It's OK though, as Brown's been brainstorming some apparent ways to either distract us from the slaughter, or at the least, perhaps level out the deaths with initiatives that those on the left will find impossible to oppose. Who could reject the idea of spending 2 pence a day on educating the children of Africa? Better still, this scheme can be done without spending yet more of the Treasury's coffers - those in the "richest nations" will all apparently contribute - even though how this will work in practice predictably isn't fleshed out. Also mentioned by Brown's briefers, but not in Brown's actual article, is that he apparently plans to get tough on climate change, making clear that he considers it a "foreign" rather than "domestic" issue. One has to wonder, judging by the less than tough changes in policy in the pre-budget report whether this will in fact be Brown attempting to pass the buck: if other countries are still refusing to act, why should we may well be his argument if his powers of persuasion fail him.

The chancellor's strategy, should he succeed Mr Blair later this year, will be to dilute the influence of Iraq by moving other issues up the policy agenda.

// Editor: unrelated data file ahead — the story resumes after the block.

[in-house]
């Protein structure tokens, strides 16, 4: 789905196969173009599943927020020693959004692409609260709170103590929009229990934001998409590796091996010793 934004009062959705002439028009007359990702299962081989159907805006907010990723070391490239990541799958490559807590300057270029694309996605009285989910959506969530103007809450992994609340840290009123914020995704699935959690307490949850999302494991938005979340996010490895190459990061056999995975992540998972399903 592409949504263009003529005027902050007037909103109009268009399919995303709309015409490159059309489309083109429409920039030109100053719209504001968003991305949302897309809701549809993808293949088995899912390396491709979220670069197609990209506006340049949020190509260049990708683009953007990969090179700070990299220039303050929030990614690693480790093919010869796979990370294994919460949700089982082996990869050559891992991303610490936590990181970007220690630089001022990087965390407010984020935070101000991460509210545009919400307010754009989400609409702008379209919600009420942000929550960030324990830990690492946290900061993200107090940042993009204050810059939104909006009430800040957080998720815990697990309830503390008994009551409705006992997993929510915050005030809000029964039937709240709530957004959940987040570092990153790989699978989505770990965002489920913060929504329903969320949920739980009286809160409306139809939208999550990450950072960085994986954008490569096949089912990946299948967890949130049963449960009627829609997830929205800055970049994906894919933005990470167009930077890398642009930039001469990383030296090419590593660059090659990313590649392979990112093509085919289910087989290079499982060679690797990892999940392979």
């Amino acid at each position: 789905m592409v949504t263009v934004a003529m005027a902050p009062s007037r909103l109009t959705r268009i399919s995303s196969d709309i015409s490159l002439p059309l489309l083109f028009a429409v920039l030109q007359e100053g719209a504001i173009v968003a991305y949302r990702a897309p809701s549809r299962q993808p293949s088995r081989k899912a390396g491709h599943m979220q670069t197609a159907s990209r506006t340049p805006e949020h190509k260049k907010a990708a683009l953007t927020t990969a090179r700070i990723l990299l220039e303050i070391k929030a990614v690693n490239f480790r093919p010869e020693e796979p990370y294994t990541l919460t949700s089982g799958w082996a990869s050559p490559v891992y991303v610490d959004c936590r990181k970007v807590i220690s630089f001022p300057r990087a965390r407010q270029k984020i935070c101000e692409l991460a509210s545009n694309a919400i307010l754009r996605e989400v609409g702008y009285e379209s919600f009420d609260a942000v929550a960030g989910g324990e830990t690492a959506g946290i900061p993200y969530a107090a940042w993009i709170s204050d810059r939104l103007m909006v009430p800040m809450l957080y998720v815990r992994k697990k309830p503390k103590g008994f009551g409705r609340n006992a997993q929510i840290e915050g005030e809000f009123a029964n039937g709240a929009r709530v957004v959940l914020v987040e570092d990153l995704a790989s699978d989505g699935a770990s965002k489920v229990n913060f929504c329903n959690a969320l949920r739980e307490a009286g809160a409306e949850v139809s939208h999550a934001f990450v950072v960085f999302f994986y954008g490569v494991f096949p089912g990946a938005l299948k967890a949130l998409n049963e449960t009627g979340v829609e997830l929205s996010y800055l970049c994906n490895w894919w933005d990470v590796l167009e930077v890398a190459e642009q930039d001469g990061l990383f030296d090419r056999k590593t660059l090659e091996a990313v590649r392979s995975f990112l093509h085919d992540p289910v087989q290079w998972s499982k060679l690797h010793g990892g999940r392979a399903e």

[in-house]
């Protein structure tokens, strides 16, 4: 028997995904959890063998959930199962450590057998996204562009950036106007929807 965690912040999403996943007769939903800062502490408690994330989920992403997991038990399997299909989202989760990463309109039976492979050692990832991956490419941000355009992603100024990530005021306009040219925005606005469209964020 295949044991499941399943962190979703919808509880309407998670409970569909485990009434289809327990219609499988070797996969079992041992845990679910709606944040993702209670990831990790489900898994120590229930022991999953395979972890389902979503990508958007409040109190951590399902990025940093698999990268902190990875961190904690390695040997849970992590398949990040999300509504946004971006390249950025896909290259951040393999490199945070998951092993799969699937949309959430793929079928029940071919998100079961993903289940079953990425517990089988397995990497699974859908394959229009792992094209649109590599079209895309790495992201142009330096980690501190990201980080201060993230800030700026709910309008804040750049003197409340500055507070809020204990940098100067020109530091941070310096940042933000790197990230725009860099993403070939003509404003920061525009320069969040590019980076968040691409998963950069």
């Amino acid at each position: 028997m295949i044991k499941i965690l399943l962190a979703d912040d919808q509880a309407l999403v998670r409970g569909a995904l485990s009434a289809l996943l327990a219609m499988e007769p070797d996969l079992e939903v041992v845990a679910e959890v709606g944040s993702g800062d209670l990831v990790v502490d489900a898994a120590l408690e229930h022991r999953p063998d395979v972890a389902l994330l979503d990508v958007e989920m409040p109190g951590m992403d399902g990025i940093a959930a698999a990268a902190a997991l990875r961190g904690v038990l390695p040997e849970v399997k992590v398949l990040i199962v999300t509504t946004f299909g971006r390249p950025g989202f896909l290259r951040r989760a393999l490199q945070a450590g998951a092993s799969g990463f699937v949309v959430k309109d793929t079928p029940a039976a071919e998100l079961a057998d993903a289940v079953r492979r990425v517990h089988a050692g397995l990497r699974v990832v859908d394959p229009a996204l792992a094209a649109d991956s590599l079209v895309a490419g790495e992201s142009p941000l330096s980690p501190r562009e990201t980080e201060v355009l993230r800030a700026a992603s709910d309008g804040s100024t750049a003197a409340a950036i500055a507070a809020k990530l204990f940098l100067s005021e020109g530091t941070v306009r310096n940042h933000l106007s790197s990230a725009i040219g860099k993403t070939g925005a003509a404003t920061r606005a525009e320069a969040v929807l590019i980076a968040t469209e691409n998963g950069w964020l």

Only once last year did something other than Iraq top the foreign policy agenda, and that was when Israel set about destroying southern Lebanon from the air, while ministers declined to call for an immediate ceasefire and dismissed the idea of recalling parliament to discuss the hostilities. In reality, the idea is utterly farcical. Iraq has dominated the political debate for the last 4 years, and until the troops come home will continue to do so, however much this government attempts to stifle parliamentary scrutiny of its myriad failures. However much Blair wants to push Israel-Palestine to the top of the agenda, glad-handing as many politicians he considers to be moderate as he can while thumbing his nose at the extremists on his trips to the Middle East, his legacy has already been written. The only way Brown can escape a similar one is to abandon the shoulder-to-shoulder approach with the neo-conservatives which has done so much damage, both to the wider Middle East and our reputation. He instead seems ready to carry on regardless.